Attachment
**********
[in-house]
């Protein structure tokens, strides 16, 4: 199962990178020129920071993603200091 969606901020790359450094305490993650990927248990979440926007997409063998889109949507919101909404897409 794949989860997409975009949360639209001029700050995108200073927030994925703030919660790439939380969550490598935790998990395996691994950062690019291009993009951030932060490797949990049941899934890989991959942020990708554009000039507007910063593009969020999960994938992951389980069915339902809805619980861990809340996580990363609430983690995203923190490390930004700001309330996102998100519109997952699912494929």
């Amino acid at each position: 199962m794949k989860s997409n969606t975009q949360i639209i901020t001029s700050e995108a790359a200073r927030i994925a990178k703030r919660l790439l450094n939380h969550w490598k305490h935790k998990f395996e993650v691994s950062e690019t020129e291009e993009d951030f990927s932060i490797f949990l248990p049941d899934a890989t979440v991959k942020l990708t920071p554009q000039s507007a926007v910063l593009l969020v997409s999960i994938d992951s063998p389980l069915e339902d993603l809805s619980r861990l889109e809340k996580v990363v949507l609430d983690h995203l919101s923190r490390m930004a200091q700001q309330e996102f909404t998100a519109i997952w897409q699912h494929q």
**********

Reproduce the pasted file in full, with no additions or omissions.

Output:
[in-house]
């Protein structure tokens, strides 16, 4: 199962990178020129920071993603200091 969606901020790359450094305490993650990927248990979440926007997409063998889109949507919101909404897409 794949989860997409975009949360639209001029700050995108200073927030994925703030919660790439939380969550490598935790998990395996691994950062690019291009993009951030932060490797949990049941899934890989991959942020990708554009000039507007910063593009969020999960994938992951389980069915339902809805619980861990809340996580990363609430983690995203923190490390930004700001309330996102998100519109997952699912494929």
């Amino acid at each position: 199962m794949k989860s997409n969606t975009q949360i639209i901020t001029s700050e995108a790359a200073r927030i994925a990178k703030r919660l790439l450094n939380h969550w490598k305490h935790k998990f395996e993650v691994s950062e690019t020129e291009e993009d951030f990927s932060i490797f949990l248990p049941d899934a890989t979440v991959k942020l990708t920071p554009q000039s507007a926007v910063l593009l969020v997409s999960i994938d992951s063998p389980l069915e339902d993603l809805s619980r861990l889109e809340k996580v990363v949507l609430d983690h995203l919101s923190r490390m930004a200091q700001q309330e996102f909404t998100a519109i997952w897409q699912h494929q």